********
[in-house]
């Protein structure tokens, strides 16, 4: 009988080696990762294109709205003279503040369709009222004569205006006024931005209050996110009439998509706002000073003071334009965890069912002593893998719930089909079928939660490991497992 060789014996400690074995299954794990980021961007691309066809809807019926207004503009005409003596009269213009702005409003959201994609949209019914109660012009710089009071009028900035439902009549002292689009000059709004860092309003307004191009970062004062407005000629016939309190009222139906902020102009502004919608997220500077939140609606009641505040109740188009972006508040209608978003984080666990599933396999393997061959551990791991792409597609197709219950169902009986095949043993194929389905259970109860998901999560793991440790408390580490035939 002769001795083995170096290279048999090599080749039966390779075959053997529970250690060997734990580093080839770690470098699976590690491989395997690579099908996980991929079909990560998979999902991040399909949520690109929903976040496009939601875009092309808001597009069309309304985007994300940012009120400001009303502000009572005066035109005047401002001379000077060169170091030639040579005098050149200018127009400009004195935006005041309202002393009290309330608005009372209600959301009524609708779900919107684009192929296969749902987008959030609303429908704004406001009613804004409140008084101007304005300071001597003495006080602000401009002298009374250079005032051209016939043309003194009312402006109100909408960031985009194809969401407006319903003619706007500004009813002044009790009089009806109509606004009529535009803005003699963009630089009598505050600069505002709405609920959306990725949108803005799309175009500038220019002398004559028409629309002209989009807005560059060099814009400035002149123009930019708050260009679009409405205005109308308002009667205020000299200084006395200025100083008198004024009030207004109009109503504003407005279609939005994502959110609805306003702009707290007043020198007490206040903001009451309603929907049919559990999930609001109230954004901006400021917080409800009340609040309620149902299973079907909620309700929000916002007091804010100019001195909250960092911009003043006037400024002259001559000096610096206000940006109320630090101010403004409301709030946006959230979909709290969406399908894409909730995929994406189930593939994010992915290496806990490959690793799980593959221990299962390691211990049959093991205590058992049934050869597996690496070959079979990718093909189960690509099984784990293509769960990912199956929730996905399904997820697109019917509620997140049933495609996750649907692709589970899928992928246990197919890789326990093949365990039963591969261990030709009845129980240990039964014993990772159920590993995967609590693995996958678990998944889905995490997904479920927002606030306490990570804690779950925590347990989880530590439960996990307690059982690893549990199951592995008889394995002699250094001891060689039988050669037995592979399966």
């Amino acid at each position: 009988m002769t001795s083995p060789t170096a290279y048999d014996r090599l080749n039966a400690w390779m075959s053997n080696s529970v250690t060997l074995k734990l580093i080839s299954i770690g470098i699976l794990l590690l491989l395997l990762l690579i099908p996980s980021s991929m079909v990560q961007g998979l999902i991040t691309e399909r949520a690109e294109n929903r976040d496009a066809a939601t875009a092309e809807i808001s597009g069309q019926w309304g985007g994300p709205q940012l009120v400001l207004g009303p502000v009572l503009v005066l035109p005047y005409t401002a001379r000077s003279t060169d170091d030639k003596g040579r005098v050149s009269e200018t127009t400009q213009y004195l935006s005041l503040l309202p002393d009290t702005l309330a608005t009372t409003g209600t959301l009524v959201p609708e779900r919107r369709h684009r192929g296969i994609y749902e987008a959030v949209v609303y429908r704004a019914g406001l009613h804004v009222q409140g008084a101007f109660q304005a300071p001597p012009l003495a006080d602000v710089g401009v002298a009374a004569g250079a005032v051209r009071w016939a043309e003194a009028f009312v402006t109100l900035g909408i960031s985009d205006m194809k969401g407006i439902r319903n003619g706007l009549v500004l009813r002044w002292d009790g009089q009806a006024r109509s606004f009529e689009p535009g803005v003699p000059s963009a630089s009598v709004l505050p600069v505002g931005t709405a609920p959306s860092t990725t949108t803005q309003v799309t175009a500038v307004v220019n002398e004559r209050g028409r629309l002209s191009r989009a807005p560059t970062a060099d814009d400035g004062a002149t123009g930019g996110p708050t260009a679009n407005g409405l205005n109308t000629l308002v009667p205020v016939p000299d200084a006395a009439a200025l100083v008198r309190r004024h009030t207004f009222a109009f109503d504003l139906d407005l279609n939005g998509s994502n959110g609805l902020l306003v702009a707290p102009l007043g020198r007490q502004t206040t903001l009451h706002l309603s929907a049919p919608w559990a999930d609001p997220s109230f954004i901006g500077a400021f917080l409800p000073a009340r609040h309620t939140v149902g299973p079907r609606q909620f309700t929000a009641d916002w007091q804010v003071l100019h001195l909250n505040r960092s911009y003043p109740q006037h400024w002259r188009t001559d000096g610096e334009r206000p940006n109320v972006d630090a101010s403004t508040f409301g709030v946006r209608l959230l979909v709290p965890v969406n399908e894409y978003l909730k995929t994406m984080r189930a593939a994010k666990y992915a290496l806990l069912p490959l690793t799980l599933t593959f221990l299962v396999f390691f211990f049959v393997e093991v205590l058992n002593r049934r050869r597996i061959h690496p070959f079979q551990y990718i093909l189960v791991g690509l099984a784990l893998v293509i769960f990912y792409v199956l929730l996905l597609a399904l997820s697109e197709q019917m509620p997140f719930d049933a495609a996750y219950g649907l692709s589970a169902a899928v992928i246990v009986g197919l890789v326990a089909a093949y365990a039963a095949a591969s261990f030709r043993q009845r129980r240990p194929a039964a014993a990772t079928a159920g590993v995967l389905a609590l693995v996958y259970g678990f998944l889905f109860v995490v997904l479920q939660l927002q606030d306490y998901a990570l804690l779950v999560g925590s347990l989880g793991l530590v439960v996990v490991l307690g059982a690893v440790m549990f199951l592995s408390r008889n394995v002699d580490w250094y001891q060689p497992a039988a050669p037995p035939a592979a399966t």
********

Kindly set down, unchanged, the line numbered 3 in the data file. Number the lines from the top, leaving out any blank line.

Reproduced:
């Amino acid at each position: 009988m002769t001795s083995p060789t170096a290279y048999d014996r090599l080749n039966a400690w390779m075959s053997n080696s529970v250690t060997l074995k734990l580093i080839s299954i770690g470098i699976l794990l590690l491989l395997l990762l690579i099908p996980s980021s991929m079909v990560q961007g998979l999902i991040t691309e399909r949520a690109e294109n929903r976040d496009a066809a939601t875009a092309e809807i808001s597009g069309q019926w309304g985007g994300p709205q940012l009120v400001l207004g009303p502000v009572l503009v005066l035109p005047y005409t401002a001379r000077s003279t060169d170091d030639k003596g040579r005098v050149s009269e200018t127009t400009q213009y004195l935006s005041l503040l309202p002393d009290t702005l309330a608005t009372t409003g209600t959301l009524v959201p609708e779900r919107r369709h684009r192929g296969i994609y749902e987008a959030v949209v609303y429908r704004a019914g406001l009613h804004v009222q409140g008084a101007f109660q304005a300071p001597p012009l003495a006080d602000v710089g401009v002298a009374a004569g250079a005032v051209r009071w016939a043309e003194a009028f009312v402006t109100l900035g909408i960031s985009d205006m194809k969401g407006i439902r319903n003619g706007l009549v500004l009813r002044w002292d009790g009089q009806a006024r109509s606004f009529e689009p535009g803005v003699p000059s963009a630089s009598v709004l505050p600069v505002g931005t709405a609920p959306s860092t990725t949108t803005q309003v799309t175009a500038v307004v220019n002398e004559r209050g028409r629309l002209s191009r989009a807005p560059t970062a060099d814009d400035g004062a002149t123009g930019g996110p708050t260009a679009n407005g409405l205005n109308t000629l308002v009667p205020v016939p000299d200084a006395a009439a200025l100083v008198r309190r004024h009030t207004f009222a109009f109503d504003l139906d407005l279609n939005g998509s994502n959110g609805l902020l306003v702009a707290p102009l007043g020198r007490q502004t206040t903001l009451h706002l309603s929907a049919p919608w559990a999930d609001p997220s109230f954004i901006g500077a400021f917080l409800p000073a009340r609040h309620t939140v149902g299973p079907r609606q909620f309700t929000a009641d916002w007091q804010v003071l100019h001195l909250n505040r960092s911009y003043p109740q006037h400024w002259r188009t001559d000096g610096e334009r206000p940006n109320v972006d630090a101010s403004t508040f409301g709030v946006r209608l959230l979909v709290p965890v969406n399908e894409y978003l909730k995929t994406m984080r189930a593939a994010k666990y992915a290496l806990l069912p490959l690793t799980l599933t593959f221990l299962v396999f390691f211990f049959v393997e093991v205590l058992n002593r049934r050869r597996i061959h690496p070959f079979q551990y990718i093909l189960v791991g690509l099984a784990l893998v293509i769960f990912y792409v199956l929730l996905l597609a399904l997820s697109e197709q019917m509620p997140f719930d049933a495609a996750y219950g649907l692709s589970a169902a899928v992928i246990v009986g197919l890789v326990a089909a093949y365990a039963a095949a591969s261990f030709r043993q009845r129980r240990p194929a039964a014993a990772t079928a159920g590993v995967l389905a609590l693995v996958y259970g678990f998944l889905f109860v995490v997904l479920q939660l927002q606030d306490y998901a990570l804690l779950v999560g925590s347990l989880g793991l530590v439960v996990v490991l307690g059982a690893v440790m549990f199951l592995s408390r008889n394995v002699d580490w250094y001891q060689p497992a039988a050669p037995p035939a592979a399966t």